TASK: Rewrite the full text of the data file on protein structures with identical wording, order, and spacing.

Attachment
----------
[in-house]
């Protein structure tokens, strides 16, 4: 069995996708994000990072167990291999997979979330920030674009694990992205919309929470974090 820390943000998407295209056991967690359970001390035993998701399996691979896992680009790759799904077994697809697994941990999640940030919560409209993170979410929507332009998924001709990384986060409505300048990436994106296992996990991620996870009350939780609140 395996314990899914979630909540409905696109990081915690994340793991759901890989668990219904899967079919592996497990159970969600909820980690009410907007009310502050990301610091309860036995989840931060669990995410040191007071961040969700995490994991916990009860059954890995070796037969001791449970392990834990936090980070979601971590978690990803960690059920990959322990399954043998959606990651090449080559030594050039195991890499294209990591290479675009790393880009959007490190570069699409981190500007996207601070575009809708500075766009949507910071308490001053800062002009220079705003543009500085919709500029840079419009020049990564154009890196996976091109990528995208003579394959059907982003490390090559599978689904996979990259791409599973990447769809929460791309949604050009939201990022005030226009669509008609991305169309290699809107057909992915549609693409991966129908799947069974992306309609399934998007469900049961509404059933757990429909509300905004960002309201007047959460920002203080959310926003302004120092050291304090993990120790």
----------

[in-house]
């Protein structure tokens, strides 16, 4: 069995996708994000990072167990291999997979979330920030674009694990992205919309929470974090 820390943000998407295209056991967690359970001390035993998701399996691979896992680009790759799904077994697809697994941990999640940030919560409209993170979410929507332009998924001709990384986060409505300048990436994106296992996990991620996870009350939780609140 395996314990899914979630909540409905696109990081915690994340793991759901890989668990219904899967079919592996497990159970969600909820980690009410907007009310502050990301610091309860036995989840931060669990995410040191007071961040969700995490994991916990009860059954890995070796037969001791449970392990834990936090980070979601971590978690990803960690059920990959322990399954043998959606990651090449080559030594050039195991890499294209990591290479675009790393880009959007490190570069699409981190500007996207601070575009809708500075766009949507910071308490001053800062002009220079705003543009500085919709500029840079419009020049990564154009890196996976091109990528995208003579394959059907982003490390090559599978689904996979990259791409599973990447769809929460791309949604050009939201990022005030226009669509008609991305169309290699809107057909992915549609693409991966129908799947069974992306309609399934998007469900049961509404059933757990429909509300905004960002309201007047959460920002203080959310926003302004120092050291304090993990120790």